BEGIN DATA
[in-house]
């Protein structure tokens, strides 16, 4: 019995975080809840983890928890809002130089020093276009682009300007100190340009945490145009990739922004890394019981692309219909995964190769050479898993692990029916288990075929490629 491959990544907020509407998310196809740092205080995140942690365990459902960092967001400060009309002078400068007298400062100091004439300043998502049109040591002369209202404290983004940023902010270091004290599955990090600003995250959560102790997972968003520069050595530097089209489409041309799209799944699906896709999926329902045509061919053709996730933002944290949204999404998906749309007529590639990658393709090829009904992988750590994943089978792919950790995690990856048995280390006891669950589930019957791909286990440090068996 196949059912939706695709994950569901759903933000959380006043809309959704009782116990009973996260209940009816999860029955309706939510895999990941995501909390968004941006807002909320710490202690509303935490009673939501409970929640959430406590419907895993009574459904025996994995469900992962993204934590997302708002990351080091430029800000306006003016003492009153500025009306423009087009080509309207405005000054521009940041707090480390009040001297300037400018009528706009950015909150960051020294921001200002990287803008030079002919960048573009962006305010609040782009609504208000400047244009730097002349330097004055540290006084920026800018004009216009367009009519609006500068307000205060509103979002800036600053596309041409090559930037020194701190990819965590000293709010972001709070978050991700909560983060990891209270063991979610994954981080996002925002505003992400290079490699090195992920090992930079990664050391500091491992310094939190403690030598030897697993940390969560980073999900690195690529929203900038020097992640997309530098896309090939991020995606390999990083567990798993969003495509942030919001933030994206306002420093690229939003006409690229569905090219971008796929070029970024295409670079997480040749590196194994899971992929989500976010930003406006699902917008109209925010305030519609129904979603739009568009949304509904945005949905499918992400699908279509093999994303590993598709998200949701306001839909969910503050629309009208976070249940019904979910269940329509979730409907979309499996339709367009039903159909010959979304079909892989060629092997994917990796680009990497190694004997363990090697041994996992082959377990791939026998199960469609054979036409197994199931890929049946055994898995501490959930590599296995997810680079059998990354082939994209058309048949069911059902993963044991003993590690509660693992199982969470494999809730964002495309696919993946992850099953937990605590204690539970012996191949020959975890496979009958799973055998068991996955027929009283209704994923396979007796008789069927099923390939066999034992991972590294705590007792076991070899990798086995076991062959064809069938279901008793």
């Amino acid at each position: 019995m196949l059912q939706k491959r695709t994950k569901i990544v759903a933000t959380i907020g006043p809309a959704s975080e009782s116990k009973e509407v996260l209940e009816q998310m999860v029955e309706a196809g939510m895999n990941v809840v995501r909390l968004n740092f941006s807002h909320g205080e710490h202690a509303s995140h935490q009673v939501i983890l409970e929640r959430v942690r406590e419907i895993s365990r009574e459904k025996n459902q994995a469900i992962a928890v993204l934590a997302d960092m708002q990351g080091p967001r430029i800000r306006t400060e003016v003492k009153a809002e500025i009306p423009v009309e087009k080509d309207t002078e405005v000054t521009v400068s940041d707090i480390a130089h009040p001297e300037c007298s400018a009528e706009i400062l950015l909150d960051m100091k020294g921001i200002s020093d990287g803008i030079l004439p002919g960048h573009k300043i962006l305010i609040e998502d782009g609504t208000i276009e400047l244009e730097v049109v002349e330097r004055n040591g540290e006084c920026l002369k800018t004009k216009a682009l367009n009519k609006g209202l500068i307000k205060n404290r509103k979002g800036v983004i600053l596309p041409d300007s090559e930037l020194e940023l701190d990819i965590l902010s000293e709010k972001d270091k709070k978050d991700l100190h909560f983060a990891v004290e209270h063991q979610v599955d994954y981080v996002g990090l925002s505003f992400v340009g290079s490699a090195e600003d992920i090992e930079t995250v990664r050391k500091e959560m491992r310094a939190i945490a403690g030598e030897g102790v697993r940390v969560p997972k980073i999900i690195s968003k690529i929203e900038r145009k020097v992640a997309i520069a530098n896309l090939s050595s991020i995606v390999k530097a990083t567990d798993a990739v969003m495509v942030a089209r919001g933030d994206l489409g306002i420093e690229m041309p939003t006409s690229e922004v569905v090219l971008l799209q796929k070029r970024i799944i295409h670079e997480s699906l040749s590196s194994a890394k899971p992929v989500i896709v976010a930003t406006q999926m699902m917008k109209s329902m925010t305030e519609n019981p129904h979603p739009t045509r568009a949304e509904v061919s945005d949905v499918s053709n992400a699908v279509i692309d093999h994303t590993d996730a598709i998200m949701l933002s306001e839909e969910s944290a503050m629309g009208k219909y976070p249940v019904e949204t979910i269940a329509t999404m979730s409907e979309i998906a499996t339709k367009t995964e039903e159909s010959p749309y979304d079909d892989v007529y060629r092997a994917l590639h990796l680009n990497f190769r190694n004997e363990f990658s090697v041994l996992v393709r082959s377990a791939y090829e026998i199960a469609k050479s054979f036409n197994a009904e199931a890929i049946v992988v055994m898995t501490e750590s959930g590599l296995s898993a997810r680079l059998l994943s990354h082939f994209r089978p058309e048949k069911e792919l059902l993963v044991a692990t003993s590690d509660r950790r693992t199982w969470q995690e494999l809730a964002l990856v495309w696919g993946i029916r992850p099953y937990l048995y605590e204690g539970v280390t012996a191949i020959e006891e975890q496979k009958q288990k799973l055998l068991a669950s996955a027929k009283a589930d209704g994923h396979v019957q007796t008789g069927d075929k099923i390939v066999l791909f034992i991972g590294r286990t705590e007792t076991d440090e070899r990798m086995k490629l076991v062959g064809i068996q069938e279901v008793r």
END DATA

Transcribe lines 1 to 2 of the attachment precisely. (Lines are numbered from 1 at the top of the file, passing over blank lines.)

[in-house]
């Protein structure tokens, strides 16, 4: 019995975080809840983890928890809002130089020093276009682009300007100190340009945490145009990739922004890394019981692309219909995964190769050479898993692990029916288990075929490629 491959990544907020509407998310196809740092205080995140942690365990459902960092967001400060009309002078400068007298400062100091004439300043998502049109040591002369209202404290983004940023902010270091004290599955990090600003995250959560102790997972968003520069050595530097089209489409041309799209799944699906896709999926329902045509061919053709996730933002944290949204999404998906749309007529590639990658393709090829009904992988750590994943089978792919950790995690990856048995280390006891669950589930019957791909286990440090068996 196949059912939706695709994950569901759903933000959380006043809309959704009782116990009973996260209940009816999860029955309706939510895999990941995501909390968004941006807002909320710490202690509303935490009673939501409970929640959430406590419907895993009574459904025996994995469900992962993204934590997302708002990351080091430029800000306006003016003492009153500025009306423009087009080509309207405005000054521009940041707090480390009040001297300037400018009528706009950015909150960051020294921001200002990287803008030079002919960048573009962006305010609040782009609504208000400047244009730097002349330097004055540290006084920026800018004009216009367009009519609006500068307000205060509103979002800036600053596309041409090559930037020194701190990819965590000293709010972001709070978050991700909560983060990891209270063991979610994954981080996002925002505003992400290079490699090195992920090992930079990664050391500091491992310094939190403690030598030897697993940390969560980073999900690195690529929203900038020097992640997309530098896309090939991020995606390999990083567990798993969003495509942030919001933030994206306002420093690229939003006409690229569905090219971008796929070029970024295409670079997480040749590196194994899971992929989500976010930003406006699902917008109209925010305030519609129904979603739009568009949304509904945005949905499918992400699908279509093999994303590993598709998200949701306001839909969910503050629309009208976070249940019904979910269940329509979730409907979309499996339709367009039903159909010959979304079909892989060629092997994917990796680009990497190694004997363990090697041994996992082959377990791939026998199960469609054979036409197994199931890929049946055994898995501490959930590599296995997810680079059998990354082939994209058309048949069911059902993963044991003993590690509660693992199982969470494999809730964002495309696919993946992850099953937990605590204690539970012996191949020959975890496979009958799973055998068991996955027929009283209704994923396979007796008789069927099923390939066999034992991972590294705590007792076991070899990798086995076991062959064809069938279901008793």